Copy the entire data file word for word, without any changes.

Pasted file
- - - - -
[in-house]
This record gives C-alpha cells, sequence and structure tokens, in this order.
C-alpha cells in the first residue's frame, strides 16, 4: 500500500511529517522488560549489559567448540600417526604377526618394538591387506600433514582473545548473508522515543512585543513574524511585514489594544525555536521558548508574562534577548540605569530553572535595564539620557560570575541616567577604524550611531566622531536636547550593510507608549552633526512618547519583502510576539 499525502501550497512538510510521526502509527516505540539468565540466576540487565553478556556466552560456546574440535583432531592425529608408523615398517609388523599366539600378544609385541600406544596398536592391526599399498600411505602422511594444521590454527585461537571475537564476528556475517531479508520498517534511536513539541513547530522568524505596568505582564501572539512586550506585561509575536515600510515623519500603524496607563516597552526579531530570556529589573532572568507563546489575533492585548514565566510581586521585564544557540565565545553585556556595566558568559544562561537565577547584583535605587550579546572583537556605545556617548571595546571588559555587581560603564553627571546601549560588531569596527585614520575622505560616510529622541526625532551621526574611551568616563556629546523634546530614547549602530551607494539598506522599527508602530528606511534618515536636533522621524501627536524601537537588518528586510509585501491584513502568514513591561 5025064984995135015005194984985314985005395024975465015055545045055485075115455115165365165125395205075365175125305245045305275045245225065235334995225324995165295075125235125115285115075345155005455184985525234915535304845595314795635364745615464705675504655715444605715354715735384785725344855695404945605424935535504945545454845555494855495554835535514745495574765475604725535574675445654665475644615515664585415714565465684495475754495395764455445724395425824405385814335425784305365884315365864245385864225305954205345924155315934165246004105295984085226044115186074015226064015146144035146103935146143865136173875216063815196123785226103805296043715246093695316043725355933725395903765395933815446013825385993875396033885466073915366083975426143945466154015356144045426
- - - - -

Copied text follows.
[in-house]
This record gives C-alpha cells, sequence and structure tokens, in this order.
C-alpha cells in the first residue's frame, strides 16, 4: 500500500511529517522488560549489559567448540600417526604377526618394538591387506600433514582473545548473508522515543512585543513574524511585514489594544525555536521558548508574562534577548540605569530553572535595564539620557560570575541616567577604524550611531566622531536636547550593510507608549552633526512618547519583502510576539 499525502501550497512538510510521526502509527516505540539468565540466576540487565553478556556466552560456546574440535583432531592425529608408523615398517609388523599366539600378544609385541600406544596398536592391526599399498600411505602422511594444521590454527585461537571475537564476528556475517531479508520498517534511536513539541513547530522568524505596568505582564501572539512586550506585561509575536515600510515623519500603524496607563516597552526579531530570556529589573532572568507563546489575533492585548514565566510581586521585564544557540565565545553585556556595566558568559544562561537565577547584583535605587550579546572583537556605545556617548571595546571588559555587581560603564553627571546601549560588531569596527585614520575622505560616510529622541526625532551621526574611551568616563556629546523634546530614547549602530551607494539598506522599527508602530528606511534618515536636533522621524501627536524601537537588518528586510509585501491584513502568514513591561 5025064984995135015005194984985314985005395024975465015055545045055485075115455115165365165125395205075365175125305245045305275045245225065235334995225324995165295075125235125115285115075345155005455184985525234915535304845595314795635364745615464705675504655715444605715354715735384785725344855695404945605424935535504945545454845555494855495554835535514745495574765475604725535574675445654665475644615515664585415714565465684495475754495395764455445724395425824405385814335425784305365884315365864245385864225305954205345924155315934165246004105295984085226044115186074015226064015146144035146103935146143865136173875216063815196123785226103805296043715246093695316043725355933725395903765395933815446013825385993875396033885466073915366083975426143945466154015356144045426